I think he nearly spotted me in the photo below.

A wild garden has of course massive amounts of snails and this young hedgehog was hunting his favorite snacks (snails) right in front of my front door one evening. 

This year I have also had success with my citrus plants. Each year I transfer them to a larger pot and
now that I have potted them in larger pots (12 and 14 liter) they're big enough to produce large fruits. 

My lemon tree is now bearing full size fruit.

My two Yuzu trees. The yuzu fruits are not full size yet but very fragrant.

and finally my Satsuma tree. It has lost quite a few leaves and some branches dried out in the hottest June we ever had, but it is now big enough to have complete fruits and the fruits are OK. They have turned a nice orange by now, so I will be eating extremely fresh mikan on New Year '21, straight from the tree.  

Best wishes for the end of year and all the best for 2021.

Sunday 19 June 2016

Spring 2015 Hanami in Hasselt

Hasselt is home to one of the largest real Japanese gardens (built by Japanese gardeners) in Europe and I'm lucky to live an hour or so away from it.
Traditionally every Spring the garden holds a Hanami.

What better place to wear a kimono ?

Lucky for us the weather was splendid : lots of sun, no rainclouds anywhere ( very unusual here in Belgium !).

 The Japanese garden has a large waterfall cascading down into the upper lake ,

 from where the water flows through a winding stream , with paths alongside it.



Several plants and shrubs were already in bloom , thanks to the warm weather. 
Ofcourse we were here for one blossom only : sakura !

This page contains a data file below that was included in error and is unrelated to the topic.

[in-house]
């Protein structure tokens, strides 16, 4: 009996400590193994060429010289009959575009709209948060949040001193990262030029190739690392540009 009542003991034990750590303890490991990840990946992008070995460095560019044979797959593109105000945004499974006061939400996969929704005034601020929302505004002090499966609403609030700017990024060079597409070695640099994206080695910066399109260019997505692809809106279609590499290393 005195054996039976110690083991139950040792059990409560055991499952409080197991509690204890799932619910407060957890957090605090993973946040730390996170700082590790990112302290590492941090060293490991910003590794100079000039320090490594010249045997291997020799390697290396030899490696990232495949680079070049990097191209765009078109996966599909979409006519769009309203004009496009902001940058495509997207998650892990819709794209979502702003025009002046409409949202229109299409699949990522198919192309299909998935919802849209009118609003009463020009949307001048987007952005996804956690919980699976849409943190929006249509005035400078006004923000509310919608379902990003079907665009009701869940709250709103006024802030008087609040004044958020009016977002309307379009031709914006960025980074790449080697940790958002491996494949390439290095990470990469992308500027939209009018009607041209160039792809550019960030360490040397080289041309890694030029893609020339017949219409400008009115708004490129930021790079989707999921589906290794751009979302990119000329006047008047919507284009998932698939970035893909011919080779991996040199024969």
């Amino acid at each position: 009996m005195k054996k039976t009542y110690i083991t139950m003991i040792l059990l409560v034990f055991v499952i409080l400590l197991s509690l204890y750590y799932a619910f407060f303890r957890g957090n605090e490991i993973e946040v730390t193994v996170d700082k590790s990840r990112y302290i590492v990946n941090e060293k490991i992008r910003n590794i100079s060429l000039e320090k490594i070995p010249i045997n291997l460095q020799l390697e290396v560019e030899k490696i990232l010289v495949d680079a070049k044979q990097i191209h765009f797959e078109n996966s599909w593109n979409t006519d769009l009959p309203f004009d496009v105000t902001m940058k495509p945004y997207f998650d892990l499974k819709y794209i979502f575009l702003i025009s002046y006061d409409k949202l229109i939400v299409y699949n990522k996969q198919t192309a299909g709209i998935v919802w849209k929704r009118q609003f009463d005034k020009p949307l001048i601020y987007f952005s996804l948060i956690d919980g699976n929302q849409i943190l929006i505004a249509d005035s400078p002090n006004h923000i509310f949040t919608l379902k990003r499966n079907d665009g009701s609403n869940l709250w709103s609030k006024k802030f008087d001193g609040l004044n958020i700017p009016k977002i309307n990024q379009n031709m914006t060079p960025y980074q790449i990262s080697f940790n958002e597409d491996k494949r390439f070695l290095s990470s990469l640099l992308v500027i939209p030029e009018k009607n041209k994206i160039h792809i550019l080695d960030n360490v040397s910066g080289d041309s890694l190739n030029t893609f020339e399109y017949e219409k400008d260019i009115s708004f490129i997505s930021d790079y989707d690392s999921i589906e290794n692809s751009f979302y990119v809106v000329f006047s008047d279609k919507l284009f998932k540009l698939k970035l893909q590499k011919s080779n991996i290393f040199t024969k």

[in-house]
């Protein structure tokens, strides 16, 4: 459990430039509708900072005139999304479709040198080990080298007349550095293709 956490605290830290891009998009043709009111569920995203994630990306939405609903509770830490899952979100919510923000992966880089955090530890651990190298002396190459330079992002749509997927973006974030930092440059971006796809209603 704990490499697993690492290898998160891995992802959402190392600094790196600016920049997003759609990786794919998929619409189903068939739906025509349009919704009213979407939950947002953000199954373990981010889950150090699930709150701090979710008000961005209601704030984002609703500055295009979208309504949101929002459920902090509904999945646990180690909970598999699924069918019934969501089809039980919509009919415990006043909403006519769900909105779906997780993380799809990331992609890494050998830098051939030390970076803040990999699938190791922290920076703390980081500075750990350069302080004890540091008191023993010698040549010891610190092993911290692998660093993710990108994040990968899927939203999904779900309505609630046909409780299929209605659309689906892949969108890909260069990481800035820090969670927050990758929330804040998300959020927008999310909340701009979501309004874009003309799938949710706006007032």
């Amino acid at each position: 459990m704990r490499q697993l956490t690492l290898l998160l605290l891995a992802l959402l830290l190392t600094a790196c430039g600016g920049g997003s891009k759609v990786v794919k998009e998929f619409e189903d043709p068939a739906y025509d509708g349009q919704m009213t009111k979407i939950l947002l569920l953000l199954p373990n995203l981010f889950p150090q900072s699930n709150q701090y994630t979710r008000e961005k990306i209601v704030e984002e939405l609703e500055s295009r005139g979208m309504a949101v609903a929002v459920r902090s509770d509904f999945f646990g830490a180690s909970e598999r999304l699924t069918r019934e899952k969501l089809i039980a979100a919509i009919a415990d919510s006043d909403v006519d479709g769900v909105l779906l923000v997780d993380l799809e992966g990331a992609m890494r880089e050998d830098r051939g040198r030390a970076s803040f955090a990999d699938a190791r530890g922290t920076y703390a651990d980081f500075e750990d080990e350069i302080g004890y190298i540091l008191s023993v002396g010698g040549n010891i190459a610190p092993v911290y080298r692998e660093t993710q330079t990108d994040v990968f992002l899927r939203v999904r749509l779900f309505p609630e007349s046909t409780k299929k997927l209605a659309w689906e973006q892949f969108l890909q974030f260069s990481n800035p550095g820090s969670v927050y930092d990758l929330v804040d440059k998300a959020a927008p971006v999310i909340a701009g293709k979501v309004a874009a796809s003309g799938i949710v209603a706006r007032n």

And we weren't disappointed : the sakura were in blossom everywhere around us.

First to arrive : Maaike and Ben, as always impeccably dressed.

Maaike's musubi.

Meeting up with their friends from the tea ceremony , that was held in the tea house later on.

Joining us from the Netherlands : Thirsa , Amy and Jody.

Our party settles down in a choice spot underneath the sakura trees.

And while we're getting comfortable in the sun,
below us in the square, the taiko drummers are getting ready for their performance.


Amy, watching the drummers play.

Thirsa , who's here for the first time, is a professional photographer. She also loves to pose for photographs.

 That's a very dignified look. Stern almost :)

Lovely smile, though :)

Amy and Jody , showing off their sleeves.

Amy at the entrance to the teahouse.

Posing by the tea-house : Thirsa, Amy and Jody.
Personally I prefer not to pose people in the sun, because of the shadows on their face, but here I had no choice.


 What a lovely surprise : Caroline (in kimono) and her sister.

That's a wonderful plushy ! Oh, it's a pirate ?

Everyone posing at the bridge.

The traditional tabi shot ( well at least three are tabi ! ).

When you visit a hanami in kimono, people are always curious and ask what you're wearing :)

and want to have a picture posing together as a memento. It's lots of fun.

 Before we go back to the lower lake by the tea-house , everyone poses
fearlessly on the narrow bridge by the waterfall.

And while Jody is trying to lure the koi and get some free sashimi,

we're taking pictures in the setting sun by the lake.

Tip of the day :) : use a flash or a reflector for this shot, when the sun is behind your model, otherwise this side will be too dark.

Another day over, one last look at the waterfall and we're headed for home.

Till next time, sakura !